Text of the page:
A spokesman defends the action, but a Muslim student chaplain sees ‘a violation of civil rights.’
The New York Police Department monitored Muslim college students more broadly than previously known and at schools far beyond the city limits, including Ivy League colleges Yale University and the University of Pennsylvania, the Associated Press has learned.
Police talked with local authorities about professors 300 miles away in Buffalo and sent an undercover agent on a whitewater rafting trip, where he recorded students’ names and noted in police intelligence files how many times they prayed.
Detectives trawled Muslim student websites every day and, although professors and students had not been accused of wrongdoing, their names were recorded in reports prepared for Police Commissioner Raymond W. Kelly.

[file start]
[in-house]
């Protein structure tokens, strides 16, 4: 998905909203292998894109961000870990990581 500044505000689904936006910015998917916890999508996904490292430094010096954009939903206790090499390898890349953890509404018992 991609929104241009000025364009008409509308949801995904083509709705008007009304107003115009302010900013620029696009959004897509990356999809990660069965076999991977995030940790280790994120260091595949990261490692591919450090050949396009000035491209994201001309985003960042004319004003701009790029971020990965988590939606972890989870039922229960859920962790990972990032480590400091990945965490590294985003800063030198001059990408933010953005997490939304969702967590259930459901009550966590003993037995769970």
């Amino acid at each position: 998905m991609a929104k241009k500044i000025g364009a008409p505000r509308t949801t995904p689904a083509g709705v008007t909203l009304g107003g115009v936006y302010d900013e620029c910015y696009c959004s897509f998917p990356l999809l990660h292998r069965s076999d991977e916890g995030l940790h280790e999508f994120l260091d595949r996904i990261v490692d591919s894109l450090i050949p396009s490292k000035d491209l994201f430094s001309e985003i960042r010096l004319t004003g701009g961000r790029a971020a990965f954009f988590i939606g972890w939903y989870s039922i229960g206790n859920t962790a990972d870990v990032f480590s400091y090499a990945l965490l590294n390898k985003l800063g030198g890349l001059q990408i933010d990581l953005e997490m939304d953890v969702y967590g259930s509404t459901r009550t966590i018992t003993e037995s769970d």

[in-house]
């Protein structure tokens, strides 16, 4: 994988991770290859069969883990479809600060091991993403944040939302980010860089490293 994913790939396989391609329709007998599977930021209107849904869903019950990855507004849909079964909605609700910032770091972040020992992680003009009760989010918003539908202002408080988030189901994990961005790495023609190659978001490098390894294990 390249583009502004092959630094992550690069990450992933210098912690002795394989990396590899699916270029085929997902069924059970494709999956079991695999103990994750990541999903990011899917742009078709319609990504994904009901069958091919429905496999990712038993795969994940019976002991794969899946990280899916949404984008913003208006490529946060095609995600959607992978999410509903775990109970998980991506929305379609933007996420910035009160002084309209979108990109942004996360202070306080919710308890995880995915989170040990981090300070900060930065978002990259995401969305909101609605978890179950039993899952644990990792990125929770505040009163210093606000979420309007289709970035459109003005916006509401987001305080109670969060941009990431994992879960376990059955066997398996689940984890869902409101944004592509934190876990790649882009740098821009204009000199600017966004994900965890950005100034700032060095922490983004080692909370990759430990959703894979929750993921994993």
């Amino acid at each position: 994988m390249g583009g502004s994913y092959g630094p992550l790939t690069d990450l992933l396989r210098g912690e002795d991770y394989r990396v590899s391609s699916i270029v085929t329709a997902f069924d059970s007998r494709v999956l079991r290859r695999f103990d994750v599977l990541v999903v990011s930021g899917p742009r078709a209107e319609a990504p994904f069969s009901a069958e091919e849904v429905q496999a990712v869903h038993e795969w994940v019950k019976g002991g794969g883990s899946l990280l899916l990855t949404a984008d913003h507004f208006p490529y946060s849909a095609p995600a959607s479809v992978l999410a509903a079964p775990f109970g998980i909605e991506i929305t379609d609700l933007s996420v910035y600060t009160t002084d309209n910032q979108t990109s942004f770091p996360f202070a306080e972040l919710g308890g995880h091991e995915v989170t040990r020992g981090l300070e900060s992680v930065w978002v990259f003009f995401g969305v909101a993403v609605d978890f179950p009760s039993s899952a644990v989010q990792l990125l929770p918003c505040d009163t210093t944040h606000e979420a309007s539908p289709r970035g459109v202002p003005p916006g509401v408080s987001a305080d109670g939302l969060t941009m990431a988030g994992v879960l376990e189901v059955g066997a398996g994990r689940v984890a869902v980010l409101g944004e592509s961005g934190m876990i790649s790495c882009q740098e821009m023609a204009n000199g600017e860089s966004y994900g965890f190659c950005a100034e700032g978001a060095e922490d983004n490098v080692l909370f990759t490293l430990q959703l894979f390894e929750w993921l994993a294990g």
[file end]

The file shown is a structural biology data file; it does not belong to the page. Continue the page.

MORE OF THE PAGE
Asked about the monitoring, police spokesman Paul Browne provided a list of 12 people arrested or convicted on terrorism charges in the U.S. and abroad who had once been members of Muslim student associations, which the New York Police Department referred to as “MSAs.”
Student groups were of particular interest to the department because they attracted young Muslim men, a demographic that terrorist groups frequently draw from. Police worried about which Muslim scholars were influencing these students and feared that extracurricular activities such as paintball outings could be used as terrorist training.